April 10 — Claire Trevor, whose repertory of tough dames and femme fatales includes her Oscar-winning role as Edward G. Robinson’s mistress in Key Largo, died Saturday at age 91. The actress died in a hospital near her home in Newport Beach, Calif., friends said.
Trevor acted in some 70 films and 12 television productions, mostly from the 1930s through the 1950s, and was best known for supporting roles as women who stray from the path of virtue but end as heroines. She won a Best Supporting Actress Oscar in 1948 for her role in Key Largo as Gaye Dawn, the alcoholic mistress of cruel gangster Edward G. Robinson, who, in one famous scene, makes her sing for her next drink. The degraded Dawn saves hero Humphrey Bogart from the gangster’s clutches only to be jailed as an accessory.
In John Ford’s 1939 Western classic Stagecoach, perhaps her most famous role, Trevor played Dallas, an outcast saloon prostitute who finds love and a second chance with the outlaw Ringo Kid (John Wayne). Trevor received top billing in the film, which launched the career of the lesser-known Wayne. She was nominated for other Academy Awards in one of her three later pictures with Wayne — The High and the Mighty in 1954 — and also for her 1937 performance as Bogart’s girlfriend in a Manhattan, N.Y., slum in Dead End. Trevor’s women were often tougher than the men she fancied in noirs like Raw Deal, Born to Kill, and Murder My Sweet. Her femme fatale always lost out to the ingénues who were her romantic rivals, either through her own fatalistic schemes or through a last-minute pang of regret.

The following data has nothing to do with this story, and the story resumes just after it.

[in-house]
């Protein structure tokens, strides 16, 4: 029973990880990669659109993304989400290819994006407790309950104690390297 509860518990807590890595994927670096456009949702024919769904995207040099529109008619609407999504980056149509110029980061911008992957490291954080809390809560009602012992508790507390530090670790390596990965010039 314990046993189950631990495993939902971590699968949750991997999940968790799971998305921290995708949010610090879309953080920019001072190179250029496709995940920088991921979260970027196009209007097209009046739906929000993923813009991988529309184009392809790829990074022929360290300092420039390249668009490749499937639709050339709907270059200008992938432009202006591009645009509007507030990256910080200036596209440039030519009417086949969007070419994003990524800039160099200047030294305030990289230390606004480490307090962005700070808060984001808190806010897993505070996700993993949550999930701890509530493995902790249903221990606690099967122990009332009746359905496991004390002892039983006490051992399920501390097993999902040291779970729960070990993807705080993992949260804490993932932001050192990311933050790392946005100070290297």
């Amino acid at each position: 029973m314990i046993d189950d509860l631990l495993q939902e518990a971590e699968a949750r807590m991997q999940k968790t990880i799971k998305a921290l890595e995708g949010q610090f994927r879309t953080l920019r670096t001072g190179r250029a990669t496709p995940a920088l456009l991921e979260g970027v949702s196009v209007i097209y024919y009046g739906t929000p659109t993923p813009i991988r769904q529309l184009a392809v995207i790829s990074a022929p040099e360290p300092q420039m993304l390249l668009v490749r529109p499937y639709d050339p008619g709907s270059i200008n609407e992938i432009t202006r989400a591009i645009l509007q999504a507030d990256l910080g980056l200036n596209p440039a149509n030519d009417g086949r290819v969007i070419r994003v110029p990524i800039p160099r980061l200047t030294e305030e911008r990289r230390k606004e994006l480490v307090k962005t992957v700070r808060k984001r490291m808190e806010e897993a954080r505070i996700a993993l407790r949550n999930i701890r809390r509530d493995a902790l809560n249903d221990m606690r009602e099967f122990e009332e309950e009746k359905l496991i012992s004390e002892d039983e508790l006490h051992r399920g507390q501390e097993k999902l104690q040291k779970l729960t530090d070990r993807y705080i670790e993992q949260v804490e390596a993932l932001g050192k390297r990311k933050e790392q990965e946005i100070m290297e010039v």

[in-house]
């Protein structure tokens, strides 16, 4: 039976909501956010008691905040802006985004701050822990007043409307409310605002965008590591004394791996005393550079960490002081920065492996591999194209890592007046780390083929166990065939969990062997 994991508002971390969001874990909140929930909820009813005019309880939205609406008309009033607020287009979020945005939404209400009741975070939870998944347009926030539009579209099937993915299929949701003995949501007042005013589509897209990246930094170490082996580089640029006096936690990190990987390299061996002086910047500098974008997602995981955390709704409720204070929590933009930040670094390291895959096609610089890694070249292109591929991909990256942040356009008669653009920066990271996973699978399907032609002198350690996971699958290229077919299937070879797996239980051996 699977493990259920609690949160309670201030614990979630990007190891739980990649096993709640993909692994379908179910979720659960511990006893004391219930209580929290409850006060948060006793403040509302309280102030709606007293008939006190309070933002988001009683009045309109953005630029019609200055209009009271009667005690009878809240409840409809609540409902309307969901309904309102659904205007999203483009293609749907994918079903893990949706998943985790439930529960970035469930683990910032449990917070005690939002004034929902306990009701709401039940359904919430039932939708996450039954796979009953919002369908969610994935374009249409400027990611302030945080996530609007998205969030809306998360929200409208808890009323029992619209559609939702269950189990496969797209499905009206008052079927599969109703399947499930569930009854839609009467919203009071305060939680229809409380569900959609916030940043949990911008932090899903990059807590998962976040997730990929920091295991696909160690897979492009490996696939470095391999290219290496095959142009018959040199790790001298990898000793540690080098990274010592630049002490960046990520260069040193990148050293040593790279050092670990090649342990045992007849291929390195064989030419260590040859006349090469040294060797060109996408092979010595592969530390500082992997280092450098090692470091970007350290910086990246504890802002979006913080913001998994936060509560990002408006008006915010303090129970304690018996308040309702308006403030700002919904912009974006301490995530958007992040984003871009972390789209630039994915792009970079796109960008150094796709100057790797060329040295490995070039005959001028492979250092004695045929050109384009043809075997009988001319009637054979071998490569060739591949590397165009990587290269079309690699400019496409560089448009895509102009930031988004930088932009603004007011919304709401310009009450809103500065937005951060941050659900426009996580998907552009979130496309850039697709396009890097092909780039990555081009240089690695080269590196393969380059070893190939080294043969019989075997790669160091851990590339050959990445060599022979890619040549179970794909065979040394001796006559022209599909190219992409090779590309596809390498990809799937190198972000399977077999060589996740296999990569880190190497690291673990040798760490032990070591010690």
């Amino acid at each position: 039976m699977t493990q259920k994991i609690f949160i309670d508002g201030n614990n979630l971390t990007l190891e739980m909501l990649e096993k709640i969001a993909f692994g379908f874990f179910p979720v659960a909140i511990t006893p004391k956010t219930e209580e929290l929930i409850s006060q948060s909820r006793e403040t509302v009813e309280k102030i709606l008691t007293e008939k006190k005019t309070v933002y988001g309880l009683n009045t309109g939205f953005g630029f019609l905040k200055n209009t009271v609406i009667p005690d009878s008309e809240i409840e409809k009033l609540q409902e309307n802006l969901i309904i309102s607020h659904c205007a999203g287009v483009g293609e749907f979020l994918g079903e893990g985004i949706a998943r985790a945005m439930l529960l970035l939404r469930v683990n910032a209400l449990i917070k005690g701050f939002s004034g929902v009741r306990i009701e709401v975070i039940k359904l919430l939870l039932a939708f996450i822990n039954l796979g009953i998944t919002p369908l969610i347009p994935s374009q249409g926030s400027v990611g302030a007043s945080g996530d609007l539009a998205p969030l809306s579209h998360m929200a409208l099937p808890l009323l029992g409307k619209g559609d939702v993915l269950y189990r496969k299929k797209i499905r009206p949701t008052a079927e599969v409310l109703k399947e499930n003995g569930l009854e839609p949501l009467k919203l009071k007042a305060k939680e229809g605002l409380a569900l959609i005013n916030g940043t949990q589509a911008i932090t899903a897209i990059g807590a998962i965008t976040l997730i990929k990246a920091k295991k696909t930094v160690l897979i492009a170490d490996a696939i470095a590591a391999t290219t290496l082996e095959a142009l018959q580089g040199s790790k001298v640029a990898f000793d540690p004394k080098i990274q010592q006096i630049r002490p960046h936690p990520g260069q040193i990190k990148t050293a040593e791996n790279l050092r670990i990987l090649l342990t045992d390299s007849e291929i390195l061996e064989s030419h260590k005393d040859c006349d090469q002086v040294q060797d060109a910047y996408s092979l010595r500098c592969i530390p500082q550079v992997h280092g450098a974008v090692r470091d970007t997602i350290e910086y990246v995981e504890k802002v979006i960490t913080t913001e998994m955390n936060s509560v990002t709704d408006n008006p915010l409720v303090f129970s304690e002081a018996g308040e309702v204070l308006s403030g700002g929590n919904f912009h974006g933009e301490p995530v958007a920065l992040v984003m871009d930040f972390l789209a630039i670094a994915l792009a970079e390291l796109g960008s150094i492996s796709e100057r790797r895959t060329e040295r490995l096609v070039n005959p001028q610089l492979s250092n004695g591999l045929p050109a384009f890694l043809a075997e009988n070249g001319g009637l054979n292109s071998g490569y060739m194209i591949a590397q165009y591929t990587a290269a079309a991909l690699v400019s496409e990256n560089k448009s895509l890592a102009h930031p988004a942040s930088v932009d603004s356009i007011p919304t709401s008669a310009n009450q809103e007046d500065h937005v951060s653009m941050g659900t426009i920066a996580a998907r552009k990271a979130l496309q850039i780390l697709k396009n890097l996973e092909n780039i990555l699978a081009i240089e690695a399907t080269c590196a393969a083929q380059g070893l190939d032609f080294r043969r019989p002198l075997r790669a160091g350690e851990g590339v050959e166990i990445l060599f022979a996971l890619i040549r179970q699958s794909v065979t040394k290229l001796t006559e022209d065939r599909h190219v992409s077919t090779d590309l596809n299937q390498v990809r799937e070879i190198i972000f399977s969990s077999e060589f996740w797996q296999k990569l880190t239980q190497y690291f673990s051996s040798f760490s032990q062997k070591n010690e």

Born Claire Wemlinger in New York in 1909 (although some sources claim 1910 and 1912), she was raised in Larchmont, New York. After graduating from high school in Mamaroneck, she enrolled at Columbia University. She then left to study briefly at the American Academy of Dramatic Arts. The expressive blonde began her film career in the late 1920s and appeared on Broadway and in Vitaphone short films in 1932. The next year, her first films, Jimmy and Sally and Life in the Raw, began a career of mostly supporting roles. After her movie career tapered off in the 1950s, Trevor appeared on radio and television, winning an Emmy for Best Live Television Performance for her work in an adaptation of Sinclair Lewis’ novel Dodsworth. Her last film role was in Norman Rockwell’s Breaking Home Ties, made for television in 1987.
Trevor outlived her husband, Hollywood producer and agent Milton Bren. A drama enthusiast, she donated $500,000 last year to the University of California, Irvine, School of the Arts, which named the Claire Trevor Bren Theater Stage after her. She also traveled extensively and took up oil painting. In 1998, Trevor, along with all available past Oscar winners, appeared onstage at the 70th Annual Academy Awards in the “Oscar Family Album” segment.